by Dennis Chan Hong Ming
As China’s international status has risen over recent decades, human rights issues have become a concern for many. Gender inequality in particular has long been the target of criticism from Western cultures. Historically, girls and women in China were merely considered “belongings” of their husbands and fathers. Young girls from prestigious families were forbidden to leave their rooms until they reached marrying age (三步不出閏門) and the notorious foot binding practice (纏足) applied to girls during the Qing dynasty are just two illustrations of the suppression of females under the patriarchic society in ancient China.
Polygyny was the dominate form of marriage for thousands of years. It was not uncommon for male peasants to have four wives at the same time, and emperors from different royal dynasties kept innumerable concubines in their inner palaces. According to legend, each emperor of the Northern Song dynasty was married to “three thousand beauties” (后宮佳麗三千) at once. Women only had the unfortunate destiny of being men’s appendages.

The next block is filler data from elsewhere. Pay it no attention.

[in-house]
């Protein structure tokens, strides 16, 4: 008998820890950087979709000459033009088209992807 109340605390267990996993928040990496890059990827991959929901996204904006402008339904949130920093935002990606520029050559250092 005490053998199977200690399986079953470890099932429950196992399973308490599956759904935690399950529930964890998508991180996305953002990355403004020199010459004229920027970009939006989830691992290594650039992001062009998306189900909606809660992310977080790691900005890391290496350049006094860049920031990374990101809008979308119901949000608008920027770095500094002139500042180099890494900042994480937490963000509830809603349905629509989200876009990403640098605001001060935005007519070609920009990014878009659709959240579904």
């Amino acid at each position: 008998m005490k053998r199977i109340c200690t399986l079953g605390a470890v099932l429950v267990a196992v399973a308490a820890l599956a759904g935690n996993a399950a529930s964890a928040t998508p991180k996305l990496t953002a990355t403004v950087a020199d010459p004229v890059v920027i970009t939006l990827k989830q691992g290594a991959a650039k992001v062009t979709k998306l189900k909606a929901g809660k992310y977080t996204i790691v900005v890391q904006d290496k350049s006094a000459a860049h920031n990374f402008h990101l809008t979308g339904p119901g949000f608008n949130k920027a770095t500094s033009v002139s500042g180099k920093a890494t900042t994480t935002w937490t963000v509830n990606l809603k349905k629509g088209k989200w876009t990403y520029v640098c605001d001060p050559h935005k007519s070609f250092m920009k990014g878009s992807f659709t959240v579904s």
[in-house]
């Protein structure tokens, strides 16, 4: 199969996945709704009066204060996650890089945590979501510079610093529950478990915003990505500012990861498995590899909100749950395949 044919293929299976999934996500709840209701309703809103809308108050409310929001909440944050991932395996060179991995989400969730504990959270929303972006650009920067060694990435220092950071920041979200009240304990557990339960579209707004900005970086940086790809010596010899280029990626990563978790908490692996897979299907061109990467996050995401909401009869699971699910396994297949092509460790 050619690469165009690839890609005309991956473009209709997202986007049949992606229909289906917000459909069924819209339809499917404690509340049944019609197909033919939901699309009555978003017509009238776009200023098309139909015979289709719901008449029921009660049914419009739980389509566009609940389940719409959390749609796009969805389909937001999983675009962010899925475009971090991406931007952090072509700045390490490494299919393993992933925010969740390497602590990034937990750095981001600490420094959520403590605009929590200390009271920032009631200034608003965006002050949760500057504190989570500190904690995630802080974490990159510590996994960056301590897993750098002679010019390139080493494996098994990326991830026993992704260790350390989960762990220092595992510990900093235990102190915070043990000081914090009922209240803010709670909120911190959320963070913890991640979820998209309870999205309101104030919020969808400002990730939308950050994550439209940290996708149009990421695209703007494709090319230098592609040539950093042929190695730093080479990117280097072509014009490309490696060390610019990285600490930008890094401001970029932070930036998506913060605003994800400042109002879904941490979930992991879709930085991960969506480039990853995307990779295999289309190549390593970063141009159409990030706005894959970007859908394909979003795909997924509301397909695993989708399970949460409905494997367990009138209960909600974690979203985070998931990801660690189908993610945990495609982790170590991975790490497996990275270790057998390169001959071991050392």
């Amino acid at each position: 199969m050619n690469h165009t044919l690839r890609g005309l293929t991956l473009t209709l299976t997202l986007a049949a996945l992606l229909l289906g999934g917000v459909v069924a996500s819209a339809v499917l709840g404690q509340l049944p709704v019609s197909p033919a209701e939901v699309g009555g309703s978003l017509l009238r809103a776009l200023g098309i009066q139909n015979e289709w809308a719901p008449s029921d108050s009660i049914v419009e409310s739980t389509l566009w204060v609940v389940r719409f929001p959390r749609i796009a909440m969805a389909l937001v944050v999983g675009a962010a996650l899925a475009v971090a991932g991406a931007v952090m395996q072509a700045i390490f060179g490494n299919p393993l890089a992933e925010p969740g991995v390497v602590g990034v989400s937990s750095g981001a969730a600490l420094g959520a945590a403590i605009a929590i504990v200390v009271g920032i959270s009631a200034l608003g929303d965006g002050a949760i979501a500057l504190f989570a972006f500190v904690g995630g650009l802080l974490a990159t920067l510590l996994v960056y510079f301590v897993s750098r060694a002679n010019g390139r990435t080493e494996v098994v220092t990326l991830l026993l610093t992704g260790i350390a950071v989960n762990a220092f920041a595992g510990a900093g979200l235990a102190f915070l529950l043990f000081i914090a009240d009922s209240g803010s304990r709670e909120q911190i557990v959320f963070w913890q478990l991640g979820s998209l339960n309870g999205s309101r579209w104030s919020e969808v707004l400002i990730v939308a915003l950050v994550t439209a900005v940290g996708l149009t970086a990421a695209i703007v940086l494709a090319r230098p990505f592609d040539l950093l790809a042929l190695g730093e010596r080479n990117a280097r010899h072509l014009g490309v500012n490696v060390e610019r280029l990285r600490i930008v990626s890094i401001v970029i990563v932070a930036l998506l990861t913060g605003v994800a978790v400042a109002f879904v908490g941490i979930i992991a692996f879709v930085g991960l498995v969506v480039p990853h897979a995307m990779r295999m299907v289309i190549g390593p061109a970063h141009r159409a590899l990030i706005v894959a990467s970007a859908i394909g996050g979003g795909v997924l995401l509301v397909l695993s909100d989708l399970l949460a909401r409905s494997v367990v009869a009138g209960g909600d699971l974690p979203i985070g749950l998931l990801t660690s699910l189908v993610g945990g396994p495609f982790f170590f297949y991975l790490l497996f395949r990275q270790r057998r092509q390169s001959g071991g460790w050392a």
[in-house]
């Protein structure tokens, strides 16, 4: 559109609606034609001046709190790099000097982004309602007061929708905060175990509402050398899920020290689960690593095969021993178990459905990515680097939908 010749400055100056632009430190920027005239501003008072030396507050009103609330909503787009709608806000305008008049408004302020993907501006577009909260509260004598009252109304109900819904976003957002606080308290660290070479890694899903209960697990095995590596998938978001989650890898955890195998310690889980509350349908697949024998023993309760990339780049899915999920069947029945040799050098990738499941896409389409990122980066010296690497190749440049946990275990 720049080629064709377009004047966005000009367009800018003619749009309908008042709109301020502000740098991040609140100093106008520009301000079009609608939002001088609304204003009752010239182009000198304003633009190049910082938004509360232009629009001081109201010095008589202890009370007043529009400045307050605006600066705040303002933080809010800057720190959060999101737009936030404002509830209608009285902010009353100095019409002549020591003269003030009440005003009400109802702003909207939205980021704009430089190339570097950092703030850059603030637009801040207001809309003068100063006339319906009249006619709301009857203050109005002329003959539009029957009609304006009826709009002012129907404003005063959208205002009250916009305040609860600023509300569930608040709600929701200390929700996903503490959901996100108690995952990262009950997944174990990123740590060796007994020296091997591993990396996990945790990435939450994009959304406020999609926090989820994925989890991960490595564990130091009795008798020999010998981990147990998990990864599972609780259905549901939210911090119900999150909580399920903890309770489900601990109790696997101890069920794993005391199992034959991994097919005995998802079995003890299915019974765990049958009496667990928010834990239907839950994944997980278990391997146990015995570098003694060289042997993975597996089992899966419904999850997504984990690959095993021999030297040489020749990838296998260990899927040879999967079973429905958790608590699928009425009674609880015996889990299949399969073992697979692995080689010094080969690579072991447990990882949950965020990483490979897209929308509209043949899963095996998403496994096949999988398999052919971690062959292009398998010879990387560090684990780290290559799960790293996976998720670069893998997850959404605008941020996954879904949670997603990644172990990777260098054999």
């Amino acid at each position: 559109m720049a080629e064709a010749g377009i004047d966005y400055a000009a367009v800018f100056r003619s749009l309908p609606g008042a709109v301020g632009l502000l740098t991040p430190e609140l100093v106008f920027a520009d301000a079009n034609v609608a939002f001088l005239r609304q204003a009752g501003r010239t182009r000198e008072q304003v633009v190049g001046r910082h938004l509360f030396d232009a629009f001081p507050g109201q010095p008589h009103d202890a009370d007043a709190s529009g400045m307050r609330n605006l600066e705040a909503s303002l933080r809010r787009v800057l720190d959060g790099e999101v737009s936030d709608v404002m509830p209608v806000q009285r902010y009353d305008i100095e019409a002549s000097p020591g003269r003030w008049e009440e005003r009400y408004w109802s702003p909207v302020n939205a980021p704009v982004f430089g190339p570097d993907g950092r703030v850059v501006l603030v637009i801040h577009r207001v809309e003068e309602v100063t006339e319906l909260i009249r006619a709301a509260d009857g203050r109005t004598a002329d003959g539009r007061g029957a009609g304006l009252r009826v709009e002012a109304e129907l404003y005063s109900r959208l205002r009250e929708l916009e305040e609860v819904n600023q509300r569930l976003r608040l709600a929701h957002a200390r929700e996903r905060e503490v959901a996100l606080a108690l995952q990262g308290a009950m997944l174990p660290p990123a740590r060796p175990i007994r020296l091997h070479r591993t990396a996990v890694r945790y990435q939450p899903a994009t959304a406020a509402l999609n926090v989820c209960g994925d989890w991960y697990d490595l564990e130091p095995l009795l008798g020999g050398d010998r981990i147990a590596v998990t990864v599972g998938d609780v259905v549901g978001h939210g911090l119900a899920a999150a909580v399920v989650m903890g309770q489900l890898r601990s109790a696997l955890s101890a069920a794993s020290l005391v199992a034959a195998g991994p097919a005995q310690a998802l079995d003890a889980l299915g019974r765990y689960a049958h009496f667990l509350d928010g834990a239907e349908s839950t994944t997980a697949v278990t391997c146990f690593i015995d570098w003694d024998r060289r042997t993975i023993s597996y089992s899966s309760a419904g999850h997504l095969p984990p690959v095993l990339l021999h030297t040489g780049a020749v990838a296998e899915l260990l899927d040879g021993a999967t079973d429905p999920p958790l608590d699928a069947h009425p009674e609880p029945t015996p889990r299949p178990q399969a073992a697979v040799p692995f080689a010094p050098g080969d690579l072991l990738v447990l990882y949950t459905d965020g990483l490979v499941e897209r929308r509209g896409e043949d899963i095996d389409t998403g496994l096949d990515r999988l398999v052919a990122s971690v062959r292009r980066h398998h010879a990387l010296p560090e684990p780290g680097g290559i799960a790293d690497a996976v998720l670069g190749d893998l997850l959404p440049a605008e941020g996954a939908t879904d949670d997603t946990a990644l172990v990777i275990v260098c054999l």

Considering the many long-established societal constraints, the appearance of Wu Zetian’s (武則天) story is exceptional. So exceptional that no one in the past five millennia has ever come close to what she achieved and established. Regarded as the only ruling “female emperor” in Chinese history, Wu Zetian showed that women’s abilities in politics are no weaker than men’s.
Wu’s rise to power was not a smooth one. Though debated, it is generally accepted that the Wu family was not aristocratic. Her father was originally a timber businessman, but he contributed to the establishment of the Tang dynasty, which helped to land him a minor official title in the royal court. Born as Wu Zhao in 624 AD, Wu Zetian had shown herself to be a strong-willed child as she refused to practice needlework and chose studying instead. Because of the reputation of her beauty, Wu was chosen to be a concubine (才人) of Emperor Taizong of Tang at the age of thirteen.
The age difference between Wu Zetian and Emperor Taizong was more than 27 years; it is not surprising that Wu Zetian became attracted to his son Prince Li Zhi, who was only four years older. The affair between Wu Zetian and Prince Li Zhi had been kept secret for years until the death of Emperor Taizong in 649 AD.